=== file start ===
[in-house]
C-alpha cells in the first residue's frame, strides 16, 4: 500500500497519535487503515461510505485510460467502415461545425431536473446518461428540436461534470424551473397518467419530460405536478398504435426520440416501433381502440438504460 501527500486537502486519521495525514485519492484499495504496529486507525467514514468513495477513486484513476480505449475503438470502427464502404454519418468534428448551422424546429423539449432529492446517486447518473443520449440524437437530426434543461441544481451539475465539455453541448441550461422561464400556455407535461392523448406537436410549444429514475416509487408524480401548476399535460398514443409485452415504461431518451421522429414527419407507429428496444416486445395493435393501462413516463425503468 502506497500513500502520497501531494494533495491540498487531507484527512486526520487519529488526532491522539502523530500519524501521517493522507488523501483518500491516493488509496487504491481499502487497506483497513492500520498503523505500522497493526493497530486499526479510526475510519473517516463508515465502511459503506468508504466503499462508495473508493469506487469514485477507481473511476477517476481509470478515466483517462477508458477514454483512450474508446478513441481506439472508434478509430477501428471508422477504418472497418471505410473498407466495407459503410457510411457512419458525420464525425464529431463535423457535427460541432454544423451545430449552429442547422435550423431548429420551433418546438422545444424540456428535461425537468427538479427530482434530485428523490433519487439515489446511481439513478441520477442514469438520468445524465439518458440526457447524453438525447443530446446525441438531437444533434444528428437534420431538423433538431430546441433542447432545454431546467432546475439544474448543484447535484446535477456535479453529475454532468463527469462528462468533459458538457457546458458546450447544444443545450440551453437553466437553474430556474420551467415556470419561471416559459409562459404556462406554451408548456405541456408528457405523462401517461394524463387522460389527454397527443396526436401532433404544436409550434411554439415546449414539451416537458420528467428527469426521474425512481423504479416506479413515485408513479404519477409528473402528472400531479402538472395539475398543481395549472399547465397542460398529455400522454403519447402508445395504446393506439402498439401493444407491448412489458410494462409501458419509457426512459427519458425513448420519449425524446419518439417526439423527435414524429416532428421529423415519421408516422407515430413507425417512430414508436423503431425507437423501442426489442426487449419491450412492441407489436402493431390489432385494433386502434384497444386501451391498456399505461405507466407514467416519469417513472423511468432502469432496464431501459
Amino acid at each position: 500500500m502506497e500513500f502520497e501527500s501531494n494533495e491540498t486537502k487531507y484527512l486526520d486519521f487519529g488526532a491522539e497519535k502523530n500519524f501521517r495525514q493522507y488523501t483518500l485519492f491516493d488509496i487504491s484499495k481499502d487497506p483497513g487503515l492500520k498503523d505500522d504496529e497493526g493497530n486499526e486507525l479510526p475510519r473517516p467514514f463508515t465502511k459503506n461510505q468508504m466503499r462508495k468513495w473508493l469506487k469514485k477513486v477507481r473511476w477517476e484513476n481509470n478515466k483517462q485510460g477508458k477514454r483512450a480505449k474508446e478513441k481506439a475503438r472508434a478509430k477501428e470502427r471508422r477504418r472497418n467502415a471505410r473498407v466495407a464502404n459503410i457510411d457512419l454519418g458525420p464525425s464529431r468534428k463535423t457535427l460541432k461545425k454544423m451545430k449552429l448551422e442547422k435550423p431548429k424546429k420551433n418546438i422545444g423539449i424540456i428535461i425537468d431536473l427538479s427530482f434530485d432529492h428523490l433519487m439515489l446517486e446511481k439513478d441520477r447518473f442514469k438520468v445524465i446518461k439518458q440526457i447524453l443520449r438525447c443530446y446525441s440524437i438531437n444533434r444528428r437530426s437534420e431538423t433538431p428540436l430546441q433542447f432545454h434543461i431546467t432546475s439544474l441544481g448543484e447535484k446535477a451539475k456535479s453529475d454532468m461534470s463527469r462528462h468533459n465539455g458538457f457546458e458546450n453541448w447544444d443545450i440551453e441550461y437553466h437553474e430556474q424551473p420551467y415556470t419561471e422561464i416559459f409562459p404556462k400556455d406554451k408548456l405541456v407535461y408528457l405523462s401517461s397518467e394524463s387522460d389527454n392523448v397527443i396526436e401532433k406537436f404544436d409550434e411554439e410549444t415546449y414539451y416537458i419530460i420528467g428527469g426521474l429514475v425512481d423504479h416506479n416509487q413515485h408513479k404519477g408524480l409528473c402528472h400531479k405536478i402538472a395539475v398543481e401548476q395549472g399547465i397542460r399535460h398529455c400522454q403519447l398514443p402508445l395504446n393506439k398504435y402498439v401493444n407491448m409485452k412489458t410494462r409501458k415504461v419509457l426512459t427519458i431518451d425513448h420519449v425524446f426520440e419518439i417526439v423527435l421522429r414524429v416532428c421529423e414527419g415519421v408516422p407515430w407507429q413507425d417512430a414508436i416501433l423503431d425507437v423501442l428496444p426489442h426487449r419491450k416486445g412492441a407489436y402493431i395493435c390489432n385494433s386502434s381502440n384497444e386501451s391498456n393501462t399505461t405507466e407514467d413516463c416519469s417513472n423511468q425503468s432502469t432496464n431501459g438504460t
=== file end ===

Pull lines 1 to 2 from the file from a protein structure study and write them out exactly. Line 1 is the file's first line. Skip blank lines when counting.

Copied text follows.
[in-house]
C-alpha cells in the first residue's frame, strides 16, 4: 500500500497519535487503515461510505485510460467502415461545425431536473446518461428540436461534470424551473397518467419530460405536478398504435426520440416501433381502440438504460 501527500486537502486519521495525514485519492484499495504496529486507525467514514468513495477513486484513476480505449475503438470502427464502404454519418468534428448551422424546429423539449432529492446517486447518473443520449440524437437530426434543461441544481451539475465539455453541448441550461422561464400556455407535461392523448406537436410549444429514475416509487408524480401548476399535460398514443409485452415504461431518451421522429414527419407507429428496444416486445395493435393501462413516463425503468 502506497500513500502520497501531494494533495491540498487531507484527512486526520487519529488526532491522539502523530500519524501521517493522507488523501483518500491516493488509496487504491481499502487497506483497513492500520498503523505500522497493526493497530486499526479510526475510519473517516463508515465502511459503506468508504466503499462508495473508493469506487469514485477507481473511476477517476481509470478515466483517462477508458477514454483512450474508446478513441481506439472508434478509430477501428471508422477504418472497418471505410473498407466495407459503410457510411457512419458525420464525425464529431463535423457535427460541432454544423451545430449552429442547422435550423431548429420551433418546438422545444424540456428535461425537468427538479427530482434530485428523490433519487439515489446511481439513478441520477442514469438520468445524465439518458440526457447524453438525447443530446446525441438531437444533434444528428437534420431538423433538431430546441433542447432545454431546467432546475439544474448543484447535484446535477456535479453529475454532468463527469462528462468533459458538457457546458458546450447544444443545450440551453437553466437553474430556474420551467415556470419561471416559459409562459404556462406554451408548456405541456408528457405523462401517461394524463387522460389527454397527443396526436401532433404544436409550434411554439415546449414539451416537458420528467428527469426521474425512481423504479416506479413515485408513479404519477409528473402528472400531479402538472395539475398543481395549472399547465397542460398529455400522454403519447402508445395504446393506439402498439401493444407491448412489458410494462409501458419509457426512459427519458425513448420519449425524446419518439417526439423527435414524429416532428421529423415519421408516422407515430413507425417512430414508436423503431425507437423501442426489442426487449419491450412492441407489436402493431390489432385494433386502434384497444386501451391498456399505461405507466407514467416519469417513472423511468432502469432496464431501459